In the popular imagination, the female criminal/prisoner is a figure of curiosity and intrigue. Hidden behind male prisoners, partners in their lives and/or crimes, the female prisoner is made invisible, or she is memorialised a grotesque and demonic figure, one who has transgressed the legal, normative, and moral boundaries of social life.
Women, Incarcerated pierces through this invisibilisation/memorialisation paradox to shine the spotlight squarely on the lived experiences of women prisoners.
The book shows how the prison and the State act as extensions of the family and community in dealing with women seen as deviants. Through a focus on both the everyday and the extraordinary aspects of imprisoned women’s lives, the chapters narrate the experiences of exclusion, marginalisation, and violence in the lives of women prisoners. The book also highlights their negotiations with and resistance to penal power.
The volume also initiates, for the first time, a dialogue between researchers, practitioners, and activists to raise some critical questions: How is the prison as an organisation gendered? In what ways do the threat and the actual use of violence feature in the management, control, and treatment of female prisoners? Is it possible to trace narrative continuities between female prisoners' experience of prison life and their experiences outside the prison?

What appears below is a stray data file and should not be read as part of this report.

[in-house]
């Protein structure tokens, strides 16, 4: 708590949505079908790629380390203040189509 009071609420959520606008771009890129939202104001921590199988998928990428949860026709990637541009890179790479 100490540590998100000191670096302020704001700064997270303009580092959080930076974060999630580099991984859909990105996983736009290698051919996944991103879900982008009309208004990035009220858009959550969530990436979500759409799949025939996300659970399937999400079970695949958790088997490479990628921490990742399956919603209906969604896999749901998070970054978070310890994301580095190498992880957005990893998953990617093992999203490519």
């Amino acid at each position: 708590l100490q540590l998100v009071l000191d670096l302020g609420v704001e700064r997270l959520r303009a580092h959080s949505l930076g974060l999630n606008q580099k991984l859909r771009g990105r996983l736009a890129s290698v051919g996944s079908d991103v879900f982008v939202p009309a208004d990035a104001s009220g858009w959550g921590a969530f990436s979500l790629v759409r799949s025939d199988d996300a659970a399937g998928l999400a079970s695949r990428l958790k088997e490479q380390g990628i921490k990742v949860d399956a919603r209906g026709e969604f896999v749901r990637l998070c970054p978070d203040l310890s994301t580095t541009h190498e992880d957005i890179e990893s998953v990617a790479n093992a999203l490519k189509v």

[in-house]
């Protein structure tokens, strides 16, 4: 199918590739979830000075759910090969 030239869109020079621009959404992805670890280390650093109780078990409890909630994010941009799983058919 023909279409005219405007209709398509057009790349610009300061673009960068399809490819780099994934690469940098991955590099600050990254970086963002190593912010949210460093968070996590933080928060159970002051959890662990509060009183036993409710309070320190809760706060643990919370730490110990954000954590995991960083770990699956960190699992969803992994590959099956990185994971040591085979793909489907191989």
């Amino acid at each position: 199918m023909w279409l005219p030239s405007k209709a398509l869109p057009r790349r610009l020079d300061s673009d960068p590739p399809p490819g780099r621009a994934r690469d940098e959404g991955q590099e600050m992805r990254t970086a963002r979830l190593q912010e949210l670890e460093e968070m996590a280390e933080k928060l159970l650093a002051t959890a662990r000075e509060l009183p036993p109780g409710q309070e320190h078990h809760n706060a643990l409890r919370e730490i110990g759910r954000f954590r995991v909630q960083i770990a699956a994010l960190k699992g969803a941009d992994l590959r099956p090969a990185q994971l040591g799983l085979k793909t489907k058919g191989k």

The book illustrates the collapse and remaking of everyday life in prison, revealed through narrative accounts focusing on the travails of women prisoners, the formation of meaningful relationships within prison, and how art helps to retain the dignity and humanity of prisoners. Such a dialogue can further enable collaborative reflections on building humane prisons.